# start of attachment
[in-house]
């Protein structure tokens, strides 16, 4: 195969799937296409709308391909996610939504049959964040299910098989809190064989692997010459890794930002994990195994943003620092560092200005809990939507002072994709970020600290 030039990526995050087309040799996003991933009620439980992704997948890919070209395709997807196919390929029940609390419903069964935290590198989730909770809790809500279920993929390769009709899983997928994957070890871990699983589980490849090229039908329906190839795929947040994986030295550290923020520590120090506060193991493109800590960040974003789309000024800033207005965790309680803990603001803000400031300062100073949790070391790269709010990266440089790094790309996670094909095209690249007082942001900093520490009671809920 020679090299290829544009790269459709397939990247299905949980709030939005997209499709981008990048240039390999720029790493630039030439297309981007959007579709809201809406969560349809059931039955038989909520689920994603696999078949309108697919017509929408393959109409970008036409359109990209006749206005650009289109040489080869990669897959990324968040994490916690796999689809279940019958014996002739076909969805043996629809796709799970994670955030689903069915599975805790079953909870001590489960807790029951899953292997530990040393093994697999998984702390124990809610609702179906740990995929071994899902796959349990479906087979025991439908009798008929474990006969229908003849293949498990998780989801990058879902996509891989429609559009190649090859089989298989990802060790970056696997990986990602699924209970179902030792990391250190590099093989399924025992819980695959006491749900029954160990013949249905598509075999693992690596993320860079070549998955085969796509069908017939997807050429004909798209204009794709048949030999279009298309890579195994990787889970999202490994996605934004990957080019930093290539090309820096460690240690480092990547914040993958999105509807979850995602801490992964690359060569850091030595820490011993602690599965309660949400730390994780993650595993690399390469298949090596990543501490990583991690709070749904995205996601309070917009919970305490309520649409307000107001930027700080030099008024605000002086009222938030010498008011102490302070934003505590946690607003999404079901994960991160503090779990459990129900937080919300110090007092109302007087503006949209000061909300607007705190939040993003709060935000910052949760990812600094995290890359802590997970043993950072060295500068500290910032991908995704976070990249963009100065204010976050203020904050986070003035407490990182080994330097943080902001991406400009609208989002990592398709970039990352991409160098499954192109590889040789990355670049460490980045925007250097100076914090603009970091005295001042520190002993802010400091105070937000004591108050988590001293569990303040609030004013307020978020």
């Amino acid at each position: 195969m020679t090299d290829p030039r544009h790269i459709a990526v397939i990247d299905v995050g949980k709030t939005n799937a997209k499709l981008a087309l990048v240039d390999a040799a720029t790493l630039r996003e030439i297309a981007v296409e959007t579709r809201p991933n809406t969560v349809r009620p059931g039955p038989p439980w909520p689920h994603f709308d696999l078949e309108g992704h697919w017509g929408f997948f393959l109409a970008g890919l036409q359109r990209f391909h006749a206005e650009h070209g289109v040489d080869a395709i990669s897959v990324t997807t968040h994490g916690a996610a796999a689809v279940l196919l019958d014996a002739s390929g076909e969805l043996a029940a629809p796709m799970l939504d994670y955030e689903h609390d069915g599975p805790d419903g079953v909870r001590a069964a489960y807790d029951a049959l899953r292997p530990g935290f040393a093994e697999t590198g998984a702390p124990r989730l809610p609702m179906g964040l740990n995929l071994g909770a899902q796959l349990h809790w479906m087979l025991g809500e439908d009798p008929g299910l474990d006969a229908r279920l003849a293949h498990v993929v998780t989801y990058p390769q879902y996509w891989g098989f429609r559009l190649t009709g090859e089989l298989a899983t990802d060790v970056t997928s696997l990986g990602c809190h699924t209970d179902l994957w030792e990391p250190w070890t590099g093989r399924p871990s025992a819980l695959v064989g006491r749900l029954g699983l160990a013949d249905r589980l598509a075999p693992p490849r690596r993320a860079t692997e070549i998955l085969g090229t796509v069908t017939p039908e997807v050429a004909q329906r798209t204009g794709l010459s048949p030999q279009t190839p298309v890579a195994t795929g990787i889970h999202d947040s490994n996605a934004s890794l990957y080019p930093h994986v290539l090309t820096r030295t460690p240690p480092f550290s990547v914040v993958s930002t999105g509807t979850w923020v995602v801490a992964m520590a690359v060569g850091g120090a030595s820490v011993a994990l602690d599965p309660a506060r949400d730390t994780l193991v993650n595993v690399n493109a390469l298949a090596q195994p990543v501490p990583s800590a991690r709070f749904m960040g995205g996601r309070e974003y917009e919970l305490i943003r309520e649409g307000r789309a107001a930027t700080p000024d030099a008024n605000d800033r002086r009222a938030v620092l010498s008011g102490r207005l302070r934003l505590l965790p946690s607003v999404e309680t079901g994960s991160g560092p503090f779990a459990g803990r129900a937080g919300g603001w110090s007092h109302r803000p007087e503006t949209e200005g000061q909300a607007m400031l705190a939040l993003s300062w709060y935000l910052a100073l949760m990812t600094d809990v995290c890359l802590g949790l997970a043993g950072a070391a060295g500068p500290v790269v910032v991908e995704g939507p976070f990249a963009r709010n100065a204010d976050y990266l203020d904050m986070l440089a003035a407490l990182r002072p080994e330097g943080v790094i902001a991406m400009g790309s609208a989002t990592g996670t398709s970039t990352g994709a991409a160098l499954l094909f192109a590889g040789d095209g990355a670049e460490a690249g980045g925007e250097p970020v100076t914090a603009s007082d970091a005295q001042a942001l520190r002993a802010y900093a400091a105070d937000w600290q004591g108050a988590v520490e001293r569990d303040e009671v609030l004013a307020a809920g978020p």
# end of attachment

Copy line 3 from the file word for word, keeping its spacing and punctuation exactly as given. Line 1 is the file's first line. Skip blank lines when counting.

């Amino acid at each position: 195969m020679t090299d290829p030039r544009h790269i459709a990526v397939i990247d299905v995050g949980k709030t939005n799937a997209k499709l981008a087309l990048v240039d390999a040799a720029t790493l630039r996003e030439i297309a981007v296409e959007t579709r809201p991933n809406t969560v349809r009620p059931g039955p038989p439980w909520p689920h994603f709308d696999l078949e309108g992704h697919w017509g929408f997948f393959l109409a970008g890919l036409q359109r990209f391909h006749a206005e650009h070209g289109v040489d080869a395709i990669s897959v990324t997807t968040h994490g916690a996610a796999a689809v279940l196919l019958d014996a002739s390929g076909e969805l043996a029940a629809p796709m799970l939504d994670y955030e689903h609390d069915g599975p805790d419903g079953v909870r001590a069964a489960y807790d029951a049959l899953r292997p530990g935290f040393a093994e697999t590198g998984a702390p124990r989730l809610p609702m179906g964040l740990n995929l071994g909770a899902q796959l349990h809790w479906m087979l025991g809500e439908d009798p008929g299910l474990d006969a229908r279920l003849a293949h498990v993929v998780t989801y990058p390769q879902y996509w891989g098989f429609r559009l190649t009709g090859e089989l298989a899983t990802d060790v970056t997928s696997l990986g990602c809190h699924t209970d179902l994957w030792e990391p250190w070890t590099g093989r399924p871990s025992a819980l695959v064989g006491r749900l029954g699983l160990a013949d249905r589980l598509a075999p693992p490849r690596r993320a860079t692997e070549i998955l085969g090229t796509v069908t017939p039908e997807v050429a004909q329906r798209t204009g794709l010459s048949p030999q279009t190839p298309v890579a195994t795929g990787i889970h999202d947040s490994n996605a934004s890794l990957y080019p930093h994986v290539l090309t820096r030295t460690p240690p480092f550290s990547v914040v993958s930002t999105g509807t979850w923020v995602v801490a992964m520590a690359v060569g850091g120090a030595s820490v011993a994990l602690d599965p309660a506060r949400d730390t994780l193991v993650n595993v690399n493109a390469l298949a090596q195994p990543v501490p990583s800590a991690r709070f749904m960040g995205g996601r309070e974003y917009e919970l305490i943003r309520e649409g307000r789309a107001a930027t700080p000024d030099a008024n605000d800033r002086r009222a938030v620092l010498s008011g102490r207005l302070r934003l505590l965790p946690s607003v999404e309680t079901g994960s991160g560092p503090f779990a459990g803990r129900a937080g919300g603001w110090s007092h109302r803000p007087e503006t949209e200005g000061q909300a607007m400031l705190a939040l993003s300062w709060y935000l910052a100073l949760m990812t600094d809990v995290c890359l802590g949790l997970a043993g950072a070391a060295g500068p500290v790269v910032v991908e995704g939507p976070f990249a963009r709010n100065a204010d976050y990266l203020d904050m986070l440089a003035a407490l990182r002072p080994e330097g943080v790094i902001a991406m400009g790309s609208a989002t990592g996670t398709s970039t990352g994709a991409a160098l499954l094909f192109a590889g040789d095209g990355a670049e460490a690249g980045g925007e250097p970020v100076t914090a603009s007082d970091a005295q001042a942001l520190r002993a802010y900093a400091a105070d937000w600290q004591g108050a988590v520490e001293r569990d303040e009671v609030l004013a307020a809920g978020p």